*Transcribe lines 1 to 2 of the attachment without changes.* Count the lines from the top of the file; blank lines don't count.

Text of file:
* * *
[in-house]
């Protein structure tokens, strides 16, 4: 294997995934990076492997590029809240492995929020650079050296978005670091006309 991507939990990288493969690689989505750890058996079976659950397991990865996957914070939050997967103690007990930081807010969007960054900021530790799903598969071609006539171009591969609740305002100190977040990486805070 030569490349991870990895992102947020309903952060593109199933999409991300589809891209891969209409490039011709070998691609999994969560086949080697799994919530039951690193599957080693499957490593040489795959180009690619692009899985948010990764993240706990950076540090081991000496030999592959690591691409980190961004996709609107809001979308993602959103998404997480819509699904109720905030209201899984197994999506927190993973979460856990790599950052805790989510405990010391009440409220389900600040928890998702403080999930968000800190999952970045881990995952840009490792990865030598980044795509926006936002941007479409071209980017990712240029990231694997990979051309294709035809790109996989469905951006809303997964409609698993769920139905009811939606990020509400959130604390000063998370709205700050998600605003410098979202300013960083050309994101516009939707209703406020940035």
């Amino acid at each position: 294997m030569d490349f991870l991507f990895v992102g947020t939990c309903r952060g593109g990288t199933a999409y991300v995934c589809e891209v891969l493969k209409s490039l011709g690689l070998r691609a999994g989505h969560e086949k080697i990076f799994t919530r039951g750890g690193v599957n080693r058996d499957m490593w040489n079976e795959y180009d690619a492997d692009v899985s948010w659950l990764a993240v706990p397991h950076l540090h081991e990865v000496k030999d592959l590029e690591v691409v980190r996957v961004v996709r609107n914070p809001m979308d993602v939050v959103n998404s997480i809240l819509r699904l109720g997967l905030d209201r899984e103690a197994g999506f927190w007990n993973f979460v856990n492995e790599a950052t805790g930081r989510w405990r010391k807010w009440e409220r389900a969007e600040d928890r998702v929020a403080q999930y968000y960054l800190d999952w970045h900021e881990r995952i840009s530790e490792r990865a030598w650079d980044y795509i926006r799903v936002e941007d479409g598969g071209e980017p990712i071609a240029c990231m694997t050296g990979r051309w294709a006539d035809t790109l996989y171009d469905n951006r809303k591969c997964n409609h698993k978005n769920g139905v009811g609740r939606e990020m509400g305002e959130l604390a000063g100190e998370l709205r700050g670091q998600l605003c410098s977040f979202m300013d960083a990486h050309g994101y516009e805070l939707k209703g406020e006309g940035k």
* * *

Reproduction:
[in-house]
């Protein structure tokens, strides 16, 4: 294997995934990076492997590029809240492995929020650079050296978005670091006309 991507939990990288493969690689989505750890058996079976659950397991990865996957914070939050997967103690007990930081807010969007960054900021530790799903598969071609006539171009591969609740305002100190977040990486805070 030569490349991870990895992102947020309903952060593109199933999409991300589809891209891969209409490039011709070998691609999994969560086949080697799994919530039951690193599957080693499957490593040489795959180009690619692009899985948010990764993240706990950076540090081991000496030999592959690591691409980190961004996709609107809001979308993602959103998404997480819509699904109720905030209201899984197994999506927190993973979460856990790599950052805790989510405990010391009440409220389900600040928890998702403080999930968000800190999952970045881990995952840009490792990865030598980044795509926006936002941007479409071209980017990712240029990231694997990979051309294709035809790109996989469905951006809303997964409609698993769920139905009811939606990020509400959130604390000063998370709205700050998600605003410098979202300013960083050309994101516009939707209703406020940035």